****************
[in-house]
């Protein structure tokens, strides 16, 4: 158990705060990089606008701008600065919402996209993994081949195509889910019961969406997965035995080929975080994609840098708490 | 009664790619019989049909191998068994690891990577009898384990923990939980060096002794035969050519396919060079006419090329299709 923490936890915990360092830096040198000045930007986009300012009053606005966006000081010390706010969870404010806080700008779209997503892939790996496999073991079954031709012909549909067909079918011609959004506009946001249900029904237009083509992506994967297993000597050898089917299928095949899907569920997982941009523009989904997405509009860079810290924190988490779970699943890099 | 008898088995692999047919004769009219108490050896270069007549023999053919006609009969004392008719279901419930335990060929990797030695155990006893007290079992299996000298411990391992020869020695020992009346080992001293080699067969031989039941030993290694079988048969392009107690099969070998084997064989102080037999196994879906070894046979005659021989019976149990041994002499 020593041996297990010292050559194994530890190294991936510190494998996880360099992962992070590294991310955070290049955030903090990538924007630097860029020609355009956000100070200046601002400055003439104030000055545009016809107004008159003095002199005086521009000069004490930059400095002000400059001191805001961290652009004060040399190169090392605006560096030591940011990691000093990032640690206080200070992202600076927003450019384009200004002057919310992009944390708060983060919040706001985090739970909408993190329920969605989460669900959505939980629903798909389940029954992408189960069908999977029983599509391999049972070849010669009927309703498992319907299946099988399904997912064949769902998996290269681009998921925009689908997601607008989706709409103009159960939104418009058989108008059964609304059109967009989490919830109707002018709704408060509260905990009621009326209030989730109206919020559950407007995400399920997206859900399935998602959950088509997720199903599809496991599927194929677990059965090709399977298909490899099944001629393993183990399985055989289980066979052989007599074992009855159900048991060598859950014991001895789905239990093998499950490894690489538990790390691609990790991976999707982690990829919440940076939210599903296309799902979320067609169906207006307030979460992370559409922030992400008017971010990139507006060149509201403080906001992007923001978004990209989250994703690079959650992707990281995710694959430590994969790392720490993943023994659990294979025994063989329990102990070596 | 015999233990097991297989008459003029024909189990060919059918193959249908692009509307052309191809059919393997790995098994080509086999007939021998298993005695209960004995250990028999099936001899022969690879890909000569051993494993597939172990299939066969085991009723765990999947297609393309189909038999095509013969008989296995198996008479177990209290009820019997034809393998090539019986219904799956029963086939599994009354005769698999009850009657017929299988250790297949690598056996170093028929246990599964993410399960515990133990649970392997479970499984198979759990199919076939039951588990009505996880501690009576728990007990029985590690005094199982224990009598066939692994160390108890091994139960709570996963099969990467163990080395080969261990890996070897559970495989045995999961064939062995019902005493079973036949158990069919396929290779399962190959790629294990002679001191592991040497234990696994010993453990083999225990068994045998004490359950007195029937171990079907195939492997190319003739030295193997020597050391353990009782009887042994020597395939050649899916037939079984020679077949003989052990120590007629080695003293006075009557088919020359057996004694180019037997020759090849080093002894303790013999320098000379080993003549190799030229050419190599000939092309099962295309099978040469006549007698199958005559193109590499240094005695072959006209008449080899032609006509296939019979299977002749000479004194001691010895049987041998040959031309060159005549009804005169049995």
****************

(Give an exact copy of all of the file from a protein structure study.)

[in-house]
């Protein structure tokens, strides 16, 4: 158990705060990089606008701008600065919402996209993994081949195509889910019961969406997965035995080929975080994609840098708490 | 009664790619019989049909191998068994690891990577009898384990923990939980060096002794035969050519396919060079006419090329299709 923490936890915990360092830096040198000045930007986009300012009053606005966006000081010390706010969870404010806080700008779209997503892939790996496999073991079954031709012909549909067909079918011609959004506009946001249900029904237009083509992506994967297993000597050898089917299928095949899907569920997982941009523009989904997405509009860079810290924190988490779970699943890099 | 008898088995692999047919004769009219108490050896270069007549023999053919006609009969004392008719279901419930335990060929990797030695155990006893007290079992299996000298411990391992020869020695020992009346080992001293080699067969031989039941030993290694079988048969392009107690099969070998084997064989102080037999196994879906070894046979005659021989019976149990041994002499 020593041996297990010292050559194994530890190294991936510190494998996880360099992962992070590294991310955070290049955030903090990538924007630097860029020609355009956000100070200046601002400055003439104030000055545009016809107004008159003095002199005086521009000069004490930059400095002000400059001191805001961290652009004060040399190169090392605006560096030591940011990691000093990032640690206080200070992202600076927003450019384009200004002057919310992009944390708060983060919040706001985090739970909408993190329920969605989460669900959505939980629903798909389940029954992408189960069908999977029983599509391999049972070849010669009927309703498992319907299946099988399904997912064949769902998996290269681009998921925009689908997601607008989706709409103009159960939104418009058989108008059964609304059109967009989490919830109707002018709704408060509260905990009621009326209030989730109206919020559950407007995400399920997206859900399935998602959950088509997720199903599809496991599927194929677990059965090709399977298909490899099944001629393993183990399985055989289980066979052989007599074992009855159900048991060598859950014991001895789905239990093998499950490894690489538990790390691609990790991976999707982690990829919440940076939210599903296309799902979320067609169906207006307030979460992370559409922030992400008017971010990139507006060149509201403080906001992007923001978004990209989250994703690079959650992707990281995710694959430590994969790392720490993943023994659990294979025994063989329990102990070596 | 015999233990097991297989008459003029024909189990060919059918193959249908692009509307052309191809059919393997790995098994080509086999007939021998298993005695209960004995250990028999099936001899022969690879890909000569051993494993597939172990299939066969085991009723765990999947297609393309189909038999095509013969008989296995198996008479177990209290009820019997034809393998090539019986219904799956029963086939599994009354005769698999009850009657017929299988250790297949690598056996170093028929246990599964993410399960515990133990649970392997479970499984198979759990199919076939039951588990009505996880501690009576728990007990029985590690005094199982224990009598066939692994160390108890091994139960709570996963099969990467163990080395080969261990890996070897559970495989045995999961064939062995019902005493079973036949158990069919396929290779399962190959790629294990002679001191592991040497234990696994010993453990083999225990068994045998004490359950007195029937171990079907195939492997190319003739030295193997020597050391353990009782009887042994020597395939050649899916037939079984020679077949003989052990120590007629080695003293006075009557088919020359057996004694180019037997020759090849080093002894303790013999320098000379080993003549190799030229050419190599000939092309099962295309099978040469006549007698199958005559193109590499240094005695072959006209008449080899032609006509296939019979299977002749000479004194001691010895049987041998040959031309060159005549009804005169049995």